Saturday, August 6, 2011

Call for a Debt Limit Amendment to the USA Constitution

It's time to adopt a Debt Limit Amendment.

Much has been said about a Balanced Budget Amendment. But critics have correctly pointed out that there are inevitably years when it is not feasible to balance the budget. Emergencies do happen.

Obviously, in the likely event of a budget shortfall, going into debt is not the only theoretical choice. A well-managed house simply dips into its rainy day fund. Going into debt is the fool's resort.

But since spending is addictive, debt always increases until it reaches a limit of some type, either external or internal. If an internal limit is not enforced, an external limit will eventually be reached and enforced by outside forces. The USA national debt, that now equals seven years of income, is reaching an external limit as Standard and Poor and China have made clear today and yesterday.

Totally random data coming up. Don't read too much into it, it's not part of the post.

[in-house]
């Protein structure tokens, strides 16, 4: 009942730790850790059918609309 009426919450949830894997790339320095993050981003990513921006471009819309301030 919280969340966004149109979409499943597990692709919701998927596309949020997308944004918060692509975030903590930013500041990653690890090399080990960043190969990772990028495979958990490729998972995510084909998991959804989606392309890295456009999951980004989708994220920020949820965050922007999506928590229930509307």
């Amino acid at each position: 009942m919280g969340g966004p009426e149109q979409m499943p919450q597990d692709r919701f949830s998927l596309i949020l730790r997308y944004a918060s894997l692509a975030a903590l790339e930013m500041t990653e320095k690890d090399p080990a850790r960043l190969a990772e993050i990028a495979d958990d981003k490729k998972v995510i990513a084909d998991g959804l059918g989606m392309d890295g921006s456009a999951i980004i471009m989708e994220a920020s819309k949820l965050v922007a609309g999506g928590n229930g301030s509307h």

Since it is not possible to avoid an external debt limit, and since external debt limits are painful, it is wise to set an internal debt limit that will maximize happiness. The debt limit that maximizes happiness is Debt Limit Zero.

We have no good excuse not to work toward Debt Limit Zero. Working toward Debt Limit Zero requires an austere refusal to spend money that doesn't exist. It requires judiciously conservative estimates of future income and nimble reductions in expenditures when necessary. But we are not ignorant, and we are not apathetic. We need to adopt a Debt Limit Amendment to the U.S. Constitution.

I propose that the Debt Limit amendment should have language such as the following:

"The United States of America shall have no outstanding debts at the end of any year after 2050.

"At the end of every year before the year 2050, Congress shall have no outstanding debts greater than 500 billion dollars multiplied by the number of years remaining until the end of 2050.

"Unless the national debt or reserves position has been one year of income better than required by this amendment during five of the previous ten years, Congress shall budget yearly to reserves, or until 2050 to debt reduction, one tenth of projected revenue."

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